Speaking next was Nathalia Farias Saad Rodrigues (pictured above), manager of the infrastructure and road concession department at the Brazilian Development Bank (BNDES). She spoke about the work of the bank in funding infrastructure in Brazil and said that the priority of BNDES had always been development, financing major projects across many sectors including power generation, telecoms, highways, railways, sanitation, airports and ports. “In the last 20 years 1,908 infrastructure projects worth $177bn have been funded by the BNDES,” she said, while explaining that the bank had also been expanding its operations to provide “privatisation and concession preparation services with 121 project mandates worth $43bn to date”.

She said that the bank was preparing a large infrastructure project portfolio over the coming years which was continuously growing. BNDES was working towards sharing risk with more players (and not just banks), structuring and taking part in co-financing operations and boosting the number of players in the Brazilian financial market. “We are aiming to foster innovative risk sharing schemes that both reduce project costs and mitigate the use of sponsors’ balance sheets,” said Rodrigues.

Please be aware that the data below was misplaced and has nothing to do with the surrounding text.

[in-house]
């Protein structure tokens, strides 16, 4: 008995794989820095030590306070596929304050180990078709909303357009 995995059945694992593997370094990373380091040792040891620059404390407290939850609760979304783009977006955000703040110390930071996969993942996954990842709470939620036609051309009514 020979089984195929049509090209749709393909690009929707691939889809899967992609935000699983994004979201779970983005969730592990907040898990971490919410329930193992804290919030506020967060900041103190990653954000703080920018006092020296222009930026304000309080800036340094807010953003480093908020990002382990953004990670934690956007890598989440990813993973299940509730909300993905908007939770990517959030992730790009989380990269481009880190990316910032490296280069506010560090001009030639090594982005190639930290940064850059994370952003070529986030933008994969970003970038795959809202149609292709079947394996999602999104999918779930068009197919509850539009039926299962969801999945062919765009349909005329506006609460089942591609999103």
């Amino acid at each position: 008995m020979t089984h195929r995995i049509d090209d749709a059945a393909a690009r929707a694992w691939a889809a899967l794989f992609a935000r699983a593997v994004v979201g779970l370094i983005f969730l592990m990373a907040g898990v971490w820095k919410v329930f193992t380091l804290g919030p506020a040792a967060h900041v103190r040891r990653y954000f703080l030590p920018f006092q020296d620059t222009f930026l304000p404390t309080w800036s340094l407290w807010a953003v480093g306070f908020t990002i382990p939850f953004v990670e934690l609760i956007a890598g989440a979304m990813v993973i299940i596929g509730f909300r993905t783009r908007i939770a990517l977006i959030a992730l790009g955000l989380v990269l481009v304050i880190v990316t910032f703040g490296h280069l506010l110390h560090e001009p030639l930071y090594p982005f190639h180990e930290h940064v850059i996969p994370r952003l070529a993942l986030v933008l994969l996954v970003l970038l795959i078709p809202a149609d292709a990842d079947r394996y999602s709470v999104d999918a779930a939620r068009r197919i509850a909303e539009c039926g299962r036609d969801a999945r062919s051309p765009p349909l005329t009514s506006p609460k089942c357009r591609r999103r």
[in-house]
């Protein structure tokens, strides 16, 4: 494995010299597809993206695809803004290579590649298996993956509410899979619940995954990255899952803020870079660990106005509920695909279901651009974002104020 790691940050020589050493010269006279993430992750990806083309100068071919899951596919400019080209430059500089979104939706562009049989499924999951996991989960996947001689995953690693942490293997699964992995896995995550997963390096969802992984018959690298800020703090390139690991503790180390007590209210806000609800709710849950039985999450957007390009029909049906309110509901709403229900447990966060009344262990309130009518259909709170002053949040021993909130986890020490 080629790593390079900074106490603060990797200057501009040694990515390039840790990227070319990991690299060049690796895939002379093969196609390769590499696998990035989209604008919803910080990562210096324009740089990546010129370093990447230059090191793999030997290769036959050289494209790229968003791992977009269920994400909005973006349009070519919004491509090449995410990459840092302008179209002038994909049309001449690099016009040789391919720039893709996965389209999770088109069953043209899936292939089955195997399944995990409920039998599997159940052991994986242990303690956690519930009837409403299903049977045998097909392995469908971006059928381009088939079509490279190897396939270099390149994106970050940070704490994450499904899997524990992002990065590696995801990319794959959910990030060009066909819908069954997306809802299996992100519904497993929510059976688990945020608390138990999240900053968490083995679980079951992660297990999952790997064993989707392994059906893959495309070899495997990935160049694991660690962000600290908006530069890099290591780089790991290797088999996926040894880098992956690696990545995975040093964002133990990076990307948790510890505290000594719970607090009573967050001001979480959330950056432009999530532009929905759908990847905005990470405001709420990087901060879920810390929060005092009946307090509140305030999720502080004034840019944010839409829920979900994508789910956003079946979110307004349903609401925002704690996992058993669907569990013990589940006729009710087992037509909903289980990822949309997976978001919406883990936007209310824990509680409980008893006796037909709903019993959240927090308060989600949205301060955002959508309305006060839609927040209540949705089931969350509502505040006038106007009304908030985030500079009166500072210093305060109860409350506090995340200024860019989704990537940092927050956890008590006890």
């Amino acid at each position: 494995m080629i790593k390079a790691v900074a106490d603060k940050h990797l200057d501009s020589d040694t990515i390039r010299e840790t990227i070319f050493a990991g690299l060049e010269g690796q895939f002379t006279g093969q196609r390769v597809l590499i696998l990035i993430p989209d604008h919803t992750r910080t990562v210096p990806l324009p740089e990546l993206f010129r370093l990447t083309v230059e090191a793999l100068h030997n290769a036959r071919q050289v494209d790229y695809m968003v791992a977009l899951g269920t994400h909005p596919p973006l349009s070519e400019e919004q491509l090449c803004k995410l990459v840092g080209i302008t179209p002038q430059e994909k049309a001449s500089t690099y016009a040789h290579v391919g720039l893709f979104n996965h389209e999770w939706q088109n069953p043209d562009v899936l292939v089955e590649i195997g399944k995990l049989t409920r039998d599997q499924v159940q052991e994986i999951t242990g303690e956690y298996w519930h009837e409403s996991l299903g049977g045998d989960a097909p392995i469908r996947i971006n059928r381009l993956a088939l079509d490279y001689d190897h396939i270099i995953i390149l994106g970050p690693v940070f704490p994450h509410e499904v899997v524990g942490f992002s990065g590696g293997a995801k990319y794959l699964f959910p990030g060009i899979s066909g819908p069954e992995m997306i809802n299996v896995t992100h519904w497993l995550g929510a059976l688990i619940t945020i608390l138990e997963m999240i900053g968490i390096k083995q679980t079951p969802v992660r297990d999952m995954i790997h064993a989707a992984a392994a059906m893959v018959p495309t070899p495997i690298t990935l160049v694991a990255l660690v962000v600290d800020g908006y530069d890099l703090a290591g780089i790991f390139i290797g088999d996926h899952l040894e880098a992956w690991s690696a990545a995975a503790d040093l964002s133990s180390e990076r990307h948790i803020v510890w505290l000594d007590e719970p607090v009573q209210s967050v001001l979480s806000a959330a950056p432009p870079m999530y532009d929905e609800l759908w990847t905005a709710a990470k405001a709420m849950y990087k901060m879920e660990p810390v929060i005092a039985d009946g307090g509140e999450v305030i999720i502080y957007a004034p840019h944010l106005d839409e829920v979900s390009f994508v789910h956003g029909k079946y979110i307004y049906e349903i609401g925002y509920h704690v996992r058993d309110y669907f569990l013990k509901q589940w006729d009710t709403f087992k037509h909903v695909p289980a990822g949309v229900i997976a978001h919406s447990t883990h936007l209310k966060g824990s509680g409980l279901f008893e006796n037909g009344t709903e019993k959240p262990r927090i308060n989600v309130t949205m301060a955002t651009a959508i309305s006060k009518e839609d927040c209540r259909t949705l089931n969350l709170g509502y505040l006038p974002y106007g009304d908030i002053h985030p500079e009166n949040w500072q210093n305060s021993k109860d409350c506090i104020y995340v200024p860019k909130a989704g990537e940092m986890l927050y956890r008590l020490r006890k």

Alex Wagemann, lawyer and founding partner at Wagemann Lawyers & Engineers, gave the contractor’s perspective from the region and highlighted some of the pros and cons of adopting FIDIC contracts. Wagemann concluded that the FIDIC Pink Book was “a very well-balanced contract compared with any public legal framework in the region” and that FIDIC requires a process of adaptation in some provisions, to harmonise it with civil law principles, particularly administrative law. He saw the main challenge as being related to the acknowledgement that “FIDIC is a contract with a different risk balance compared with a normal public-work contract and the application of administrative procedures should be reconsidered”. Wagemann also made it clear that there was an urgent need for additional training for Latin American stakeholders to foster a better understanding of the FIDIC principles.